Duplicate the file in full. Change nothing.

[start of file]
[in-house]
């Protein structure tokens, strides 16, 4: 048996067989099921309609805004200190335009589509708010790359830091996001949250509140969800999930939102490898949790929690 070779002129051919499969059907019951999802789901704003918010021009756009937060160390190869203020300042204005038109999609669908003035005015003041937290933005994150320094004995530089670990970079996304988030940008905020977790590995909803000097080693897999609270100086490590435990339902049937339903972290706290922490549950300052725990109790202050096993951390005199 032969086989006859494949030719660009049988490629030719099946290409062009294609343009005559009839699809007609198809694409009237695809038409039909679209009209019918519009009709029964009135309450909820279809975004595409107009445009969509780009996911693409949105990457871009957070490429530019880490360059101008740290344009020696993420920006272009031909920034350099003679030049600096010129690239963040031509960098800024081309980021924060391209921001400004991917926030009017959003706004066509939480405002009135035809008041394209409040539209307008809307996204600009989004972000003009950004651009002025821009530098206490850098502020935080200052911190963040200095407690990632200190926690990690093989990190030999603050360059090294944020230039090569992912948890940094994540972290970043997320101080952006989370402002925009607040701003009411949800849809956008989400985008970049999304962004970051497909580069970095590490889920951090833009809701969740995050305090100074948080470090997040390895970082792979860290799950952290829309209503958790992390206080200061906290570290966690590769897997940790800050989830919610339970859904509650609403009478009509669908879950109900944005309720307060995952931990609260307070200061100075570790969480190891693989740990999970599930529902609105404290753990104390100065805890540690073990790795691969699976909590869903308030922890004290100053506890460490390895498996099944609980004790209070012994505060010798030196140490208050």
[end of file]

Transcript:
[in-house]
């Protein structure tokens, strides 16, 4: 048996067989099921309609805004200190335009589509708010790359830091996001949250509140969800999930939102490898949790929690 070779002129051919499969059907019951999802789901704003918010021009756009937060160390190869203020300042204005038109999609669908003035005015003041937290933005994150320094004995530089670990970079996304988030940008905020977790590995909803000097080693897999609270100086490590435990339902049937339903972290706290922490549950300052725990109790202050096993951390005199 032969086989006859494949030719660009049988490629030719099946290409062009294609343009005559009839699809007609198809694409009237695809038409039909679209009209019918519009009709029964009135309450909820279809975004595409107009445009969509780009996911693409949105990457871009957070490429530019880490360059101008740290344009020696993420920006272009031909920034350099003679030049600096010129690239963040031509960098800024081309980021924060391209921001400004991917926030009017959003706004066509939480405002009135035809008041394209409040539209307008809307996204600009989004972000003009950004651009002025821009530098206490850098502020935080200052911190963040200095407690990632200190926690990690093989990190030999603050360059090294944020230039090569992912948890940094994540972290970043997320101080952006989370402002925009607040701003009411949800849809956008989400985008970049999304962004970051497909580069970095590490889920951090833009809701969740995050305090100074948080470090997040390895970082792979860290799950952290829309209503958790992390206080200061906290570290966690590769897997940790800050989830919610339970859904509650609403009478009509669908879950109900944005309720307060995952931990609260307070200061100075570790969480190891693989740990999970599930529902609105404290753990104390100065805890540690073990790795691969699976909590869903308030922890004290100053506890460490390895498996099944609980004790209070012994505060010798030196140490208050």